Frame pump recommendations



D

Dane Buson

Guest
Robin Hubert <[email protected]> wrote:
> I don't like top tube mounts because they get in the way of shouldering the
> bike.


Also, if you happen to be wearing cargo shorts, you might catch the end
of it as you're starting up and tear the verdamnt thing off your mount.
Of course, you destroy the mount in the process. After the second time
I did that I switched to a type that is mounted at the bottle cage
bolts. It's on the downtube, but since I run full fenders I don't have
problems with it getting scummy.

--
Dane Buson - [email protected]
"(1) All men are mortal.
(2) Socrates was a man.
(3) Therefore Socrates was mortal.
(4) Again, all men are mortal.
(5) We've established that Socrates is mortal.
(6) Of course, mortal = mortal.
(7) Therefore, all men are Socrates. Q.E.D."
-Jonathan D. Colan)
 
D

Donald Gillies

Guest
Zog The Undeniable <[email protected]> writes:

>Kirly wrote:


>> I'm looking for a new, under-the-top-tube frame pump. I'm tired of
>> disposable junk, I want something that will last.


>Truflo hpX, the pump formerly known as Zefal hpX.


The real thing is available at www.xxcycle.com, Zefal HPX. This pump
has been in production, with only minor changes to make it a frame-fit
pump, since 1975.

- Don Gillies
San Diego, CA
 
D

Donald Gillies

Guest
"Mike Reed" <[email protected]> writes:

>Ditto. I have 2 HPXs, 12 and 8 years old (MTB and Road).


>My HPX-4 gets a road 700x23c road tire to 90 psi in around 100 strokes.
>Obviously, the longer the pump, the quicker it will go, but you have to
>size for your frame.


It should take only about 20 or 30 strokes to get from zero to 100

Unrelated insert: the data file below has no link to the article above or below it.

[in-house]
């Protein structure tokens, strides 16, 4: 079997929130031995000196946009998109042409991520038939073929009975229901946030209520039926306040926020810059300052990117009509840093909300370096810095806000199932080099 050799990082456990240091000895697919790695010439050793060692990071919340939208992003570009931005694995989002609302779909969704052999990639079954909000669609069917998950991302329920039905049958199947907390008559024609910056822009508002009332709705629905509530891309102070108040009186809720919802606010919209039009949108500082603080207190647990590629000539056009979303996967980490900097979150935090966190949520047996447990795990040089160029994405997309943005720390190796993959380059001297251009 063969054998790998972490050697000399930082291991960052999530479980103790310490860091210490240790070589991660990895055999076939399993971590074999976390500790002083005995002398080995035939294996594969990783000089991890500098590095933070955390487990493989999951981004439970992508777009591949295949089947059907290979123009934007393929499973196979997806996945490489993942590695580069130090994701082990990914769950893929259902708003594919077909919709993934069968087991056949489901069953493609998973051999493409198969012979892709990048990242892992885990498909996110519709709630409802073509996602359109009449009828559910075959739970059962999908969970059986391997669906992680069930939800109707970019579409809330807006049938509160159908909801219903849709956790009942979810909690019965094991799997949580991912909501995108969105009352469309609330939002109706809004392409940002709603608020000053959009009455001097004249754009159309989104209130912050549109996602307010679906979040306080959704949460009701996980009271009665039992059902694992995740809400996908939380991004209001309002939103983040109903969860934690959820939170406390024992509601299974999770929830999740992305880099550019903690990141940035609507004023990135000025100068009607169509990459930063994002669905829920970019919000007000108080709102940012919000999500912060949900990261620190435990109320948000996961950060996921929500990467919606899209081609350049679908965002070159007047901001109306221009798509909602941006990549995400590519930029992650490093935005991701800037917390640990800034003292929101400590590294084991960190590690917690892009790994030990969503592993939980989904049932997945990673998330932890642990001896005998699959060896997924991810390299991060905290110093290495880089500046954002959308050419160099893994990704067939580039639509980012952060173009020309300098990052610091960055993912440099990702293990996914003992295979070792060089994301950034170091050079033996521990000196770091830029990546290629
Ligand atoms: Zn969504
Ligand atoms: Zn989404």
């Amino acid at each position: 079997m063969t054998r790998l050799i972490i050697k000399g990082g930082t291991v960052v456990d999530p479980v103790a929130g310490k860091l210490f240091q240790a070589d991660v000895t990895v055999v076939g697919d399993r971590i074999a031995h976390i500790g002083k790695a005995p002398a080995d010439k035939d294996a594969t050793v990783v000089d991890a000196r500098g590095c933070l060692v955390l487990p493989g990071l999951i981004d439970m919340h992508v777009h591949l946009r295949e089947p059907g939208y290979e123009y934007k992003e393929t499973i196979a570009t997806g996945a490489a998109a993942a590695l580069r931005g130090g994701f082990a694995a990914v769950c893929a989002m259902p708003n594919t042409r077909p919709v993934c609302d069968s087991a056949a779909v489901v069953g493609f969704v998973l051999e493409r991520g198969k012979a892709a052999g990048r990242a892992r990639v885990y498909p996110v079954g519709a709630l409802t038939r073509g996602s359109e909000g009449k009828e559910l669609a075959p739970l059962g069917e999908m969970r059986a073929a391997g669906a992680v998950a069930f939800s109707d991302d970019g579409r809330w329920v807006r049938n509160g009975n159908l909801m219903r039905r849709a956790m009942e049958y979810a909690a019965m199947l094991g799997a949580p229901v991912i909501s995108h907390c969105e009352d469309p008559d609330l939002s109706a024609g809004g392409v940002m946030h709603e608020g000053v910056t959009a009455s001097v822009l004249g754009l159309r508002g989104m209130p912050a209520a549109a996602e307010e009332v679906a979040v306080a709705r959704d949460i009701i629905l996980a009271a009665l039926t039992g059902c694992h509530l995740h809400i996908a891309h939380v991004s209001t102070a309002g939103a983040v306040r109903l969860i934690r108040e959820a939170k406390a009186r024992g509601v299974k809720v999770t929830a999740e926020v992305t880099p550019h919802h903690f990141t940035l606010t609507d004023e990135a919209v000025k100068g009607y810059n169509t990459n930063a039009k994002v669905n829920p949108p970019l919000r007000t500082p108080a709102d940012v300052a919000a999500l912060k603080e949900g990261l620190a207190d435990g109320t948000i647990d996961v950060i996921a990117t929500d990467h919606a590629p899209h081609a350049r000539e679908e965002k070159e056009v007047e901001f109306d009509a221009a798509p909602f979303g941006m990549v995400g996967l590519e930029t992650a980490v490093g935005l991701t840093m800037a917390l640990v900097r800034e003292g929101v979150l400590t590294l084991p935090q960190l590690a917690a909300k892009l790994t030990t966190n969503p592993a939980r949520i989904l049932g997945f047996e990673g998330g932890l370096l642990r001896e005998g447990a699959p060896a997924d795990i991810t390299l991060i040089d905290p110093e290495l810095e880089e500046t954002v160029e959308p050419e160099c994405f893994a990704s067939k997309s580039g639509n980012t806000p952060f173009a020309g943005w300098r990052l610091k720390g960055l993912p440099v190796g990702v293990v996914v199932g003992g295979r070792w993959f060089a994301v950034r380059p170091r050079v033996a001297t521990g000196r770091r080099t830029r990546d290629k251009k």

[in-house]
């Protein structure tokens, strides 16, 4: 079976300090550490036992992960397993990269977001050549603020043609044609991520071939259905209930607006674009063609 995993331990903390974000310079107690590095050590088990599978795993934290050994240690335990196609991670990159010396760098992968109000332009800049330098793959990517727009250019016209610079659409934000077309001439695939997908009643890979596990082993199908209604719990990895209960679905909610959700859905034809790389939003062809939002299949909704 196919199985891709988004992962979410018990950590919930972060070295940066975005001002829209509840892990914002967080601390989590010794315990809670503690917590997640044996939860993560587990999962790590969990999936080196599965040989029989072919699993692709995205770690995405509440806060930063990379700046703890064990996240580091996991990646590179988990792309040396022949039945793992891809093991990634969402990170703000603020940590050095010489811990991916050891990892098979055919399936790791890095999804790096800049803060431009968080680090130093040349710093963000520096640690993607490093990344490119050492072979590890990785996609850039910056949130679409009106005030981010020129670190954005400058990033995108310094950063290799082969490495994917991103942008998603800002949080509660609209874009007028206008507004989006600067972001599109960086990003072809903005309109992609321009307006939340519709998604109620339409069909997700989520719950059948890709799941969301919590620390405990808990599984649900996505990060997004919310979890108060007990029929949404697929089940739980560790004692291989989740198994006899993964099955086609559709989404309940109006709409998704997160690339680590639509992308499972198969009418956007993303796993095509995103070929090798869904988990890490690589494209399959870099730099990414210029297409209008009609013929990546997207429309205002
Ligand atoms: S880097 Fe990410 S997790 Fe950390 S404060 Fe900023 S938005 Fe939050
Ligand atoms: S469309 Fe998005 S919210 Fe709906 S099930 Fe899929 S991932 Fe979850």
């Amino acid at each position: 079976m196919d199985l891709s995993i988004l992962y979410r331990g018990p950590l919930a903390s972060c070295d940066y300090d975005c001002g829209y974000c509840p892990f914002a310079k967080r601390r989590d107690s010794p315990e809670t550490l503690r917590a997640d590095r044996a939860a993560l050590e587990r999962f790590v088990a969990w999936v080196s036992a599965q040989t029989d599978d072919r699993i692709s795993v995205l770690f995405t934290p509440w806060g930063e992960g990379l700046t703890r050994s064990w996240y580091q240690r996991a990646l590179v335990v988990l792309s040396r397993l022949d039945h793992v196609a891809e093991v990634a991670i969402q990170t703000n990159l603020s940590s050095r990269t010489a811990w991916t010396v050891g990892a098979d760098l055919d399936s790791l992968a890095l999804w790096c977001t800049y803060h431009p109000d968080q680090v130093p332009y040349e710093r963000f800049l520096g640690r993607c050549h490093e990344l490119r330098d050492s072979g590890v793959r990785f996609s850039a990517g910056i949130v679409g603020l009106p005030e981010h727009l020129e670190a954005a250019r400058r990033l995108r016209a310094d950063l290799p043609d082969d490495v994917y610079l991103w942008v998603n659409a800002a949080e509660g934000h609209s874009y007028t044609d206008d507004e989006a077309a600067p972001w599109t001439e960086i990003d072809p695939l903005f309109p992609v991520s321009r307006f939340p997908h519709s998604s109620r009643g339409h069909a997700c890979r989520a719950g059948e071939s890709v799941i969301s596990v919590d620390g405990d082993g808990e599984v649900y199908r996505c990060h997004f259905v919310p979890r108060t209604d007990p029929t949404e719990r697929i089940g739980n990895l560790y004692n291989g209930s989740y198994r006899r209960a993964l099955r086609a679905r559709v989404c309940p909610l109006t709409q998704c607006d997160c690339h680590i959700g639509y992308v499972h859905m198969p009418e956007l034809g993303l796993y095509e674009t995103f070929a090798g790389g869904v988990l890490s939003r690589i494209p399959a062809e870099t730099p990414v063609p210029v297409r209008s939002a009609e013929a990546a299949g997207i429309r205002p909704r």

psi. It is good to put the pump into "HPX mode" (where the spring for
frame fitting is locked), and then make sure to take the piston to
both ends of the stroke to get maximum inflow. If it still takes 100
strokes, i recommend that you open up the pump and grease the plunger
and also open the thumblock area and grease the rubber o-ring thingie
that adapts to Presta or Schraeder.

HPX pumps are fully rebuildable and all parts are available as spares.
A full selection of parts is available at www.xxcycle.com ( marketing
home of zefal in france. )

- Don Gillies
San Diego, CA
 
A

Alex Rodriguez

Guest
Zefal HPX. You can't go wrong with that pump.
---------------
Alex
 
A

Alex Rodriguez

Guest
In article <[email protected]>,
[email protected] says...

>
>Go with a Topeak Road Morp. With a guage. Great pump.


Yes it is a good pump, but the OP specifically wanted a pump with no gauge.
Also, since it is short it will take more strokes to fill a tire. The nice
thing about this pump is that because of the design, the extra strokes
are not a big deal.
--------------
Alex
 
A

Alex Rodriguez

Guest
In article <[email protected]>,
[email protected] says...

>That's impossible. The Morphe has less stroke volume than the Road
>Master Blaster frame fit pump. How could it be faster?


It isn't. But since the road morphe is like a mini floor pump, you don't
really notice the extra strokes.

>Todson (Topeak) offers repair kits to shops. All parts are replaceable.


Nice folks too. I had the flip down leg on my pump broken by someone I
lent the pump to. I got in touch with Todson to see if they sold that
piece separately. They sent it out to me for no charge. Now I don't lend
my pump to careless folks.
-------------
Alex
 
K

Ken C. M.

Guest
Alex Rodriguez wrote:
> In article <[email protected]>,
> [email protected] says...
>
>
>>Go with a Topeak Road Morp. With a guage. Great pump.

>
>
> Yes it is a good pump, but the OP specifically wanted a pump with no gauge.
> Also, since it is short it will take more strokes to fill a tire. The nice
> thing about this pump is that because of the design, the extra strokes
> are not a big deal.
> --------------
> Alex
>

Well I don't really know why the OP wouldn't want a built in gauge. As
has been pointed out, with an external gauge you loose a little pressure
when the gauge is applied to the valve stem. It's my experience that a
pump with a gauge is a better choice.